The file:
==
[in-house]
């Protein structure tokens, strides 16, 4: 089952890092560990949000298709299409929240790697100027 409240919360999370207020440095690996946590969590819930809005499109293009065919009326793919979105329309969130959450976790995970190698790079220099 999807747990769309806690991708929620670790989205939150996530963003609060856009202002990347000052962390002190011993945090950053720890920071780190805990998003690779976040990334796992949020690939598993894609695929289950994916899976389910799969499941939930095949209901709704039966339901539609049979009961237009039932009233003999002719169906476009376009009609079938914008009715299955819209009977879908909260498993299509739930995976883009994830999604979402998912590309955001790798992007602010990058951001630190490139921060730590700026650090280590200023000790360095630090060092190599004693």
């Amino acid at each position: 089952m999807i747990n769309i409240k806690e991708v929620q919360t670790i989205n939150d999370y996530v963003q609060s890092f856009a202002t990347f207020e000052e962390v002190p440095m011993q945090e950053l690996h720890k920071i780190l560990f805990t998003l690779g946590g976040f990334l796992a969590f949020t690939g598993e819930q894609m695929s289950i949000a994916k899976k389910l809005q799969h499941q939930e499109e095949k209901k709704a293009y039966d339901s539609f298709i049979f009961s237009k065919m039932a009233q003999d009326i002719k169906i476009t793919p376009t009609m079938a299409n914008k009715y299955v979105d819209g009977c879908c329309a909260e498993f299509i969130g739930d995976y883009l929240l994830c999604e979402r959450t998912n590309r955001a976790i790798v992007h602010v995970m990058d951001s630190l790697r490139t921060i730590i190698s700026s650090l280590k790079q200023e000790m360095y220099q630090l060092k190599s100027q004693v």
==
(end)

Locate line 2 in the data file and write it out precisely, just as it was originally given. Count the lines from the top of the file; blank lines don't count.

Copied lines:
């Protein structure tokens, strides 16, 4: 089952890092560990949000298709299409929240790697100027 409240919360999370207020440095690996946590969590819930809005499109293009065919009326793919979105329309969130959450976790995970190698790079220099 999807747990769309806690991708929620670790989205939150996530963003609060856009202002990347000052962390002190011993945090950053720890920071780190805990998003690779976040990334796992949020690939598993894609695929289950994916899976389910799969499941939930095949209901709704039966339901539609049979009961237009039932009233003999002719169906476009376009009609079938914008009715299955819209009977879908909260498993299509739930995976883009994830999604979402998912590309955001790798992007602010990058951001630190490139921060730590700026650090280590200023000790360095630090060092190599004693």